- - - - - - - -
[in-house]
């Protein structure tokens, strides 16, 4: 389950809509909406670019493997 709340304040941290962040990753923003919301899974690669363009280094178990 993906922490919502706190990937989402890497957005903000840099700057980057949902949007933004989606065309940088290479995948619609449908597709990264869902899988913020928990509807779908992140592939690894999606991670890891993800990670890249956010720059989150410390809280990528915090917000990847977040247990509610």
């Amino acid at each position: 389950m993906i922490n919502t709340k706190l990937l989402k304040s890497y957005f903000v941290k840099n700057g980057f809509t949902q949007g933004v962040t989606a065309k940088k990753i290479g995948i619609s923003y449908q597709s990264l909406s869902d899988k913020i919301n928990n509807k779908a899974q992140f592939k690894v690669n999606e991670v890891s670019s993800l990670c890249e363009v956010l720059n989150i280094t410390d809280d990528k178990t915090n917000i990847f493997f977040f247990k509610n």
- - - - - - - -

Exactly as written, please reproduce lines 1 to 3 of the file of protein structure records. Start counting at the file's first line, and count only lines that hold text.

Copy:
[in-house]
């Protein structure tokens, strides 16, 4: 389950809509909406670019493997 709340304040941290962040990753923003919301899974690669363009280094178990 993906922490919502706190990937989402890497957005903000840099700057980057949902949007933004989606065309940088290479995948619609449908597709990264869902899988913020928990509807779908992140592939690894999606991670890891993800990670890249956010720059989150410390809280990528915090917000990847977040247990509610």
């Amino acid at each position: 389950m993906i922490n919502t709340k706190l990937l989402k304040s890497y957005f903000v941290k840099n700057g980057f809509t949902q949007g933004v962040t989606a065309k940088k990753i290479g995948i619609s923003y449908q597709s990264l909406s869902d899988k913020i919301n928990n509807k779908a899974q992140f592939k690894v690669n999606e991670v890891s670019s993800l990670c890249e363009v956010l720059n989150i280094t410390d809280d990528k178990t915090n917000i990847f493997f977040f247990k509610n």